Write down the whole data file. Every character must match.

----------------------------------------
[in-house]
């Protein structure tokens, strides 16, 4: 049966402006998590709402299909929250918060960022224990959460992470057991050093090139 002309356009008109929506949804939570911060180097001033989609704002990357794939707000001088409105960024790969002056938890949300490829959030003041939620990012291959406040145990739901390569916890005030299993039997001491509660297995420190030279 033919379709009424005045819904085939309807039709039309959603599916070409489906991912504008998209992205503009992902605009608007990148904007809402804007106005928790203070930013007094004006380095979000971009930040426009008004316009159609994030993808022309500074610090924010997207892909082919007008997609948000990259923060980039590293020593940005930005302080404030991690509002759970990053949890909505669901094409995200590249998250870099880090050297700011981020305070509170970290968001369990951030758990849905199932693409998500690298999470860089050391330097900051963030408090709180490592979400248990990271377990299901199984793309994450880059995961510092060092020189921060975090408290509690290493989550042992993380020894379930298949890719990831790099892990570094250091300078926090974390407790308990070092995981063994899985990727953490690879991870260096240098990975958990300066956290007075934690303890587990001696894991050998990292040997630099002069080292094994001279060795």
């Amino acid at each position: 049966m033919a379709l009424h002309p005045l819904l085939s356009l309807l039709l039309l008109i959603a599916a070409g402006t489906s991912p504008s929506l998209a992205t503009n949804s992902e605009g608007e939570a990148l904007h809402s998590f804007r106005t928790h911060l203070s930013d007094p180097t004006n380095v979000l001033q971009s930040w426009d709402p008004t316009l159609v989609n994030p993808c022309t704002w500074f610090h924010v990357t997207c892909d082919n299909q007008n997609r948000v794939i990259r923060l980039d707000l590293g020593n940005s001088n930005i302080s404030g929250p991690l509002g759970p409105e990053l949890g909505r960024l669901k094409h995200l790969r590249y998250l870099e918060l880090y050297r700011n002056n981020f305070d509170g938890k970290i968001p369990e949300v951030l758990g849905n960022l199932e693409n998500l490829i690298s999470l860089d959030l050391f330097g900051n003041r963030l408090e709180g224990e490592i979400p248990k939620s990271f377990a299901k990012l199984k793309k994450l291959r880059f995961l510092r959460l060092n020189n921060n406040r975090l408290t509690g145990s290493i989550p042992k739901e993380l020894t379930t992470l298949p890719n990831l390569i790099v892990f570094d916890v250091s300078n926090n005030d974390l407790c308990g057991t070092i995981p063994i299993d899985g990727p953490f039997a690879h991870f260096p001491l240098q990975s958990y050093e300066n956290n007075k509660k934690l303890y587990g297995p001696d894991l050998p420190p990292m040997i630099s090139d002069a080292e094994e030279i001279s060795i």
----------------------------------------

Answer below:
[in-house]
């Protein structure tokens, strides 16, 4: 049966402006998590709402299909929250918060960022224990959460992470057991050093090139 002309356009008109929506949804939570911060180097001033989609704002990357794939707000001088409105960024790969002056938890949300490829959030003041939620990012291959406040145990739901390569916890005030299993039997001491509660297995420190030279 033919379709009424005045819904085939309807039709039309959603599916070409489906991912504008998209992205503009992902605009608007990148904007809402804007106005928790203070930013007094004006380095979000971009930040426009008004316009159609994030993808022309500074610090924010997207892909082919007008997609948000990259923060980039590293020593940005930005302080404030991690509002759970990053949890909505669901094409995200590249998250870099880090050297700011981020305070509170970290968001369990951030758990849905199932693409998500690298999470860089050391330097900051963030408090709180490592979400248990990271377990299901199984793309994450880059995961510092060092020189921060975090408290509690290493989550042992993380020894379930298949890719990831790099892990570094250091300078926090974390407790308990070092995981063994899985990727953490690879991870260096240098990975958990300066956290007075934690303890587990001696894991050998990292040997630099002069080292094994001279060795």
């Amino acid at each position: 049966m033919a379709l009424h002309p005045l819904l085939s356009l309807l039709l039309l008109i959603a599916a070409g402006t489906s991912p504008s929506l998209a992205t503009n949804s992902e605009g608007e939570a990148l904007h809402s998590f804007r106005t928790h911060l203070s930013d007094p180097t004006n380095v979000l001033q971009s930040w426009d709402p008004t316009l159609v989609n994030p993808c022309t704002w500074f610090h924010v990357t997207c892909d082919n299909q007008n997609r948000v794939i990259r923060l980039d707000l590293g020593n940005s001088n930005i302080s404030g929250p991690l509002g759970p409105e990053l949890g909505r960024l669901k094409h995200l790969r590249y998250l870099e918060l880090y050297r700011n002056n981020f305070d509170g938890k970290i968001p369990e949300v951030l758990g849905n960022l199932e693409n998500l490829i690298s999470l860089d959030l050391f330097g900051n003041r963030l408090e709180g224990e490592i979400p248990k939620s990271f377990a299901k990012l199984k793309k994450l291959r880059f995961l510092r959460l060092n020189n921060n406040r975090l408290t509690g145990s290493i989550p042992k739901e993380l020894t379930t992470l298949p890719n990831l390569i790099v892990f570094d916890v250091s300078n926090n005030d974390l407790c308990g057991t070092i995981p063994i299993d899985g990727p953490f039997a690879h991870f260096p001491l240098q990975s958990y050093e300066n956290n007075k509660k934690l303890y587990g297995p001696d894991l050998p420190p990292m040997i630099s090139d002069a080292e094994e030279i001279s060795i």